Discovered between 2009 and 2012, the pyramids were densely packed. In one field season alone, researchers discovered 13 pyramids within 5,381 square feet--only slightly larger than an NBA basketball court. So why was the density of the pyramids so great? Researchers theorized that since this building continued over centuries, the people of Kush used whatever space was available at the site, packing in pyramids in between others to make better use of the space.


Wednesday, February 6, 2013

Harbingers of Death: Predicting Supernovae

A massive outburst may give a month’s advance notice of when certain giant stars will go supernova. That’s not great for evacuation plans, but perfect for observers who want to catch a supernova in action.

Three years ago a giant star gave us a signal of its impending destruction just 40 days before it happened. In a fit of frenzy, the star sent gas hurtling outward at 2,000 kilometers per second (4.5 million miles per hour), more than twice the speed of the fastest solar wind. Six weeks later the entire star exploded as a Type IIn supernova, leaving behind a tiny, dense stellar corpse.

Thursday, January 31, 2013

Sacrificial skull mound in Mexico puzzles experts

MEXICO CITY (AP) — Archaeologists say they have turned up about 150 skulls of human sacrifice victims in a field in central Mexico, one of the first times that such a large accumulation of severed heads has been found outside of a major pyramid or temple complex in Mexico.
Experts are puzzled by the unexpected find of such a large number of skulls at what appears to have been a small, unremarkable shrine. The heads were carefully deposited in rows or in small mounds, mostly facing east toward the rising sun, sometime between 660 and 860 A.D., a period when the nearby city-state of Teotihuacan had already declined but the Aztec empire, founded in 1325, was still centuries in the future.

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Thursday, January 24, 2013

Dung beetles guided by Milky Way

When dung beetles roll their tiny balls of poop across the sands of South Africa on a moonless night, they look to the glow of our Milky Way galaxy as a navigational aid, researchers report.
"Even on clear, moonless nights, many dung beetles still manage to orientate along straight paths," Marie Dacke, a biologist at Sweden's Lund University, said in a news release. "This led us to suspect that the beetles exploit the starry sky for orientation — a feat that had, to our knowledge, never before been demonstrated in an insect."

Monday, January 21, 2013

Gamma-ray burst 'hit Earth in 8th Century'

In 2012 researchers found evidence that our planet had been struck by a blast of radiation during the Middle Ages, but there was debate over what kind of cosmic event could have caused this.

Now a study suggests it was the result of two black holes or neutron stars merging in our galaxy.

Thursday, January 3, 2013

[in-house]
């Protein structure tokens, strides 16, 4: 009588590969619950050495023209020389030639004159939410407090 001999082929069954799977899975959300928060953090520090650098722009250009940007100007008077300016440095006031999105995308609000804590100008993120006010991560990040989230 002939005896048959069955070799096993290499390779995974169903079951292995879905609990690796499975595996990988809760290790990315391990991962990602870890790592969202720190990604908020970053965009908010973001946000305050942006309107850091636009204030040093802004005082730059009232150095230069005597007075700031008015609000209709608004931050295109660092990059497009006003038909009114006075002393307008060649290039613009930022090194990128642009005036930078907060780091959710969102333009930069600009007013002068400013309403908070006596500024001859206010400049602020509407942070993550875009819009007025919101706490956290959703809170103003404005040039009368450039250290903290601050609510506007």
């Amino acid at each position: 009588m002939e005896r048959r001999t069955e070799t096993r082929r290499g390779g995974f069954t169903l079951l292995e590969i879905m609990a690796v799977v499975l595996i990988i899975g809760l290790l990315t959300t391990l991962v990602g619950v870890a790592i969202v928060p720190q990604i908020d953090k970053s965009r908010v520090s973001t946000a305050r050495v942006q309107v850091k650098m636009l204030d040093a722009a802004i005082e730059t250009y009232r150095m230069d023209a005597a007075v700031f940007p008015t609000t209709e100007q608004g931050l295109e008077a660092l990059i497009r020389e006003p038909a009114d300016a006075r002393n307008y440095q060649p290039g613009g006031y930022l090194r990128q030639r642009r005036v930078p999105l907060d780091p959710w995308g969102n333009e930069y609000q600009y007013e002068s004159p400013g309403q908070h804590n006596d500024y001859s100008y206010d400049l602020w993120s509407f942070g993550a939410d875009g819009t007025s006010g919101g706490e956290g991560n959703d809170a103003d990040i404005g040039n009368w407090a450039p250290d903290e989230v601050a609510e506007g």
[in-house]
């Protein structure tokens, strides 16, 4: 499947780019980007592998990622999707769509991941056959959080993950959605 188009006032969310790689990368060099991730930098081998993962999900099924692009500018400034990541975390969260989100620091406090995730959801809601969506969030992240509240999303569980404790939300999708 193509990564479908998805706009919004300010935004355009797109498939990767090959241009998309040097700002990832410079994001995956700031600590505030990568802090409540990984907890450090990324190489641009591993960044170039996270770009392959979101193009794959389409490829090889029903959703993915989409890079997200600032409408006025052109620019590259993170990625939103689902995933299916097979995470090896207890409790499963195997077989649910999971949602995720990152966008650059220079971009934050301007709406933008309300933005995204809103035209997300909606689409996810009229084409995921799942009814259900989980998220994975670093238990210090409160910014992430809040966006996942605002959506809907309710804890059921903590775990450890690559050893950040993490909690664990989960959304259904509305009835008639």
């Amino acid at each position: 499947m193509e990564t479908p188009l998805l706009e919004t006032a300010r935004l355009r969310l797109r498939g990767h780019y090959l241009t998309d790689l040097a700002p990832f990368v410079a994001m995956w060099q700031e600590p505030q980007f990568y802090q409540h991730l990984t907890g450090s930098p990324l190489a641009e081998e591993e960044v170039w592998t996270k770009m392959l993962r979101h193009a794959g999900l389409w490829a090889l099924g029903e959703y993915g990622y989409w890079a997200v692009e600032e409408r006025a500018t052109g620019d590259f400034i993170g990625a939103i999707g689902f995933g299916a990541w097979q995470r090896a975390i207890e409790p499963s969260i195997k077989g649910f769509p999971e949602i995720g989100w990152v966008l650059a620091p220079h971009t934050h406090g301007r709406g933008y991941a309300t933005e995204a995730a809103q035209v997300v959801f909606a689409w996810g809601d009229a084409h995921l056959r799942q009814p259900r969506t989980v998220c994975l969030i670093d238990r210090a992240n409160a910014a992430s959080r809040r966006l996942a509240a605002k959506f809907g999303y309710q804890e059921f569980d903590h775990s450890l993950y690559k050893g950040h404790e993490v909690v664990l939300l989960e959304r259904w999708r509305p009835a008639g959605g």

100-year-old deathbed dreams of mathematician proved true

While on his death bed, the brilliant Indian mathematician Srinivasa Ramanujan cryptically wrote down functions he said came to him in dreams, with a hunch about how they behaved. Now 100 years later, researchers say they've proved he was right.
"We've solved the problems from his last mysterious letters. For people who work in this area of math, the problem has been open for 90 years," Emory University mathematician Ken Ono said.
'For a brief window of time, he lit the world of math on fire.'
- Emory University mathematician Ken Ono
Ramanujan, a self-taught mathematician born in a rural village in South India, spent so much time thinking about math that he flunked out of college in India twice, Ono said.
But he sent mathematicians letters describing his work, and one of the most preeminent ones, English mathematician G. H. Hardy, recognized the Indian boy's genius and invited him to Cambridge University in England to study. While there, Ramanujan published more than 30 papers and was inducted into the Royal Society.
"For a brief window of time, five years, he lit the world of math on fire," Ono told LiveScience.
But the cold weather eventually weakened Ramanujan's health, and when he was dying, he went home to India.
It was on his deathbed in 1920 that he described mysterious functions that mimicked theta functions, or modular forms, in a letter to Hardy. Like trigonometric functions such as sine and cosine, theta functions have a repeating pattern, but the pattern is much more complex and subtle than a simple sine curve. Theta functions are also "super-symmetric," meaning that if a specific type of mathematical function called a Moebius transformation is applied to the functions, they turn into themselves. Because they are so symmetric these theta functions are useful in many types of mathematics and physics, including string theory.
Ramanujan believed that 17 new functions he discovered were "mock modular forms" that looked like theta functions when written out as an infinte sum (their coefficients get large in the same way), but weren't super-symmetric. Ramanujan, a devout Hindu, thought these patterns were revealed to him by the goddess Namagiri.
Ramanujan died before he could prove his hunch. But more than 90 years later, Ono and his team proved that these functions indeed mimicked modular forms, but don't share their defining characteristics, such as super-symmetry.
The expansion of mock modular forms helps physicists compute the entropy, or level of disorder, of black holes.
In developing mock modular forms, Ramanujan was decades ahead of his time, Ono said; mathematicians only figured out which branch of math these equations belonged to in 2002.
"Ramanujan's legacy, it turns out, is much more important than anything anyone would have guessed when Ramanujan died," Ono said.
The findings were presented last month at the Ramanujan 125 conference at the University of Florida, ahead of the 125th anniversary of the mathematician's birth on Dec. 22.